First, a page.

Funerals used to be a sad and solemn occasion for the bereaved family. Neighbours and close friends tip toed around the homestead dealing with the loss; avoid making noise and disturbing the family during mourning. Televisions and radios were switched off and people would not come and go as they pleased in the family’s yard as a sign of respect for the occasion.In addition, the entire family of the deceased would not be allowed to venture out of the homestead after sunset. Fast forward to today and everything has changed.
The after tears “party” is an increasingly popular post-funeral feature, held at almost every place in the country pre-covid. Some deem it disrespectful and tasteless because it violates decorum.
The after-tears party, a gathering that is held after a funeral is attended by mourners. The party usually takes place on the very day of the funeral in a venue a few houses down from the funeral or most commonly in the home of bereavement. The after tears soiree is notorious for the consumption of alcohol, loud music, women in skimpy outfits and generally disorderly behaviour, a stark contrast to the traditional sad and solemn affair.
Funerals are regarded as a period during which friends comfort the bereaved, but that narrative is rapidly changing with many now partying and drinking after the burial. People go with cooler boxes filled to the brim and camp chairs along with cars pumping deafening music. It’s a phenomenon that the elderly find hard to comprehend, with many saying the tradition of burying their loved ones with dignity has been lost.
Dr Poloko Ntswarang, senior Social Work lecturer at the University of Botswana says, “Many people believe that the idea of ‘after tears’ does not bring comfort for the family involved. Why not take the alcohol money or money used for these parties and give it to the families as a measure of comfort? Some view after tears as just an excuse to drink as it also comes with the expense of burdening the families with controlling hooligan behaviour that sometimes happens. Funerals are characterized by the kind of quietness which did not even allow a radio to be played in a village. Although many young people have find comfort in this new tradition, some of their elders aren’t keen on the idea. This is because most families in the country adhere to strict funeral rites that focus on respect above all else. Many elders view anything outside of these traditions especially a party as a sign of extreme disrespect not only for traditions, but for the loved one who died.”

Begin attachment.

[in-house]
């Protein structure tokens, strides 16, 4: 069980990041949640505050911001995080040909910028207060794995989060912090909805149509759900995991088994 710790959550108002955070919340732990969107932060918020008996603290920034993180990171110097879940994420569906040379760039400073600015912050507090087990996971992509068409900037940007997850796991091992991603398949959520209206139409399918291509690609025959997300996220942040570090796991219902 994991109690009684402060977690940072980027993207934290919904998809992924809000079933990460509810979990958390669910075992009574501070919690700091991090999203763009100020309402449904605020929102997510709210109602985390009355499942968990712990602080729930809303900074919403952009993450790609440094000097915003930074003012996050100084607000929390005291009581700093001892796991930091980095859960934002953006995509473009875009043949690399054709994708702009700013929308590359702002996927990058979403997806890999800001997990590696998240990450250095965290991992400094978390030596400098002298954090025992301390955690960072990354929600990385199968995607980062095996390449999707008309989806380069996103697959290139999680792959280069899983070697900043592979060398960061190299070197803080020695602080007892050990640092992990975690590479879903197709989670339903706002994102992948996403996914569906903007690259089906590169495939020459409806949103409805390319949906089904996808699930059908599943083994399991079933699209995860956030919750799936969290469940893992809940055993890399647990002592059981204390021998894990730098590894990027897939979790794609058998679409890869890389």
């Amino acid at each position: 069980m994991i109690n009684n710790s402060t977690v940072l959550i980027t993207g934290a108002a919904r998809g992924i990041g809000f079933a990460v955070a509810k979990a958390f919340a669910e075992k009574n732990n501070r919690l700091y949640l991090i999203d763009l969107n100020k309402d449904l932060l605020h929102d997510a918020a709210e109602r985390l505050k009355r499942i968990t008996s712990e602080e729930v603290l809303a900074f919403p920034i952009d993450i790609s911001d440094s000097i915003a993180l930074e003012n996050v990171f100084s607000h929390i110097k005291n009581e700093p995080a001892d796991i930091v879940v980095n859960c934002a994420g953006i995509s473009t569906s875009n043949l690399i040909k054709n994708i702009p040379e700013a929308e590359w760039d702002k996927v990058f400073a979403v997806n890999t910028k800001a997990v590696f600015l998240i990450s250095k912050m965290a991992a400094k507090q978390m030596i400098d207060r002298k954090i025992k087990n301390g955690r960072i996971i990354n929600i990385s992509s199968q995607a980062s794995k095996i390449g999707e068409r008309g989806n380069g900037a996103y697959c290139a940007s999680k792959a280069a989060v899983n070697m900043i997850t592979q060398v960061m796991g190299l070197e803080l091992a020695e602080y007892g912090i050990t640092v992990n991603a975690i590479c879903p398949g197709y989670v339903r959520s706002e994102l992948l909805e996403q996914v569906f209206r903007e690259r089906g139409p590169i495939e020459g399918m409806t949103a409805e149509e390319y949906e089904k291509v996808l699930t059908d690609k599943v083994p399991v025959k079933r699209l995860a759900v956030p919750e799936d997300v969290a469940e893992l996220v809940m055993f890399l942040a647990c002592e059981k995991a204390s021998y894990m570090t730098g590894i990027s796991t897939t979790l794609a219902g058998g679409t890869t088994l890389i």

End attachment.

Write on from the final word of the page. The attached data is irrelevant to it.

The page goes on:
An after-tears party is a time to drink, listen to music and fondly remember a loved one who died. Some parties are relatively subdued, with only a handful of guests telling stories about their most treasured memories. Others are loud and boisterous, bordering on disrespectful. Going out after sunset when there was a death in the family was regarded as bringing even more bad luck on the family. It is seen as people being more and more inconsiderate under the guise that it is their right to do what they want and there is very little elderly people can do about it. Back then, what is now done by people and youth would have been shamed. The one time there was alcohol involved would have usually been traditional beer and only drunk a week after the funeral. This traditional ceremony was known as bojalwa ba di garawe. One might justify after tears parties by looking at it from a young person’s perspective – it is easy to see why young people have decided to throw their own after-tears parties. They don’t get the comfort that a funeral can bring. By spending time with their friends and family in a relaxed setting, they can remember their loved ones and release some of the stress that comes with losing someone they love.
Dr Sophie Moagi, clinical psychologist in Gaborone say, “A sense of respect is a primary concern with this tradition. The most effective after-tears parties focus on the person who died, not on drinking and socializing. The alcohol, conversations and music should be secondary. Some hosts will only play music that their loved one enjoyed, or focus their attention on telling heart-warming or humorous stories about them. It is also easy to see why elders are worried about the impact of after- tears parties on their traditions. Many of these parties are in direct violation of the solemn, silent, no-socializing rules that have been in place for centuries. Many elders believe they will bring misfortune to both the living and the person who died. Some elders also worry that the parties are an excuse for young people to drink in excess, and that the message of mourning has been lost.”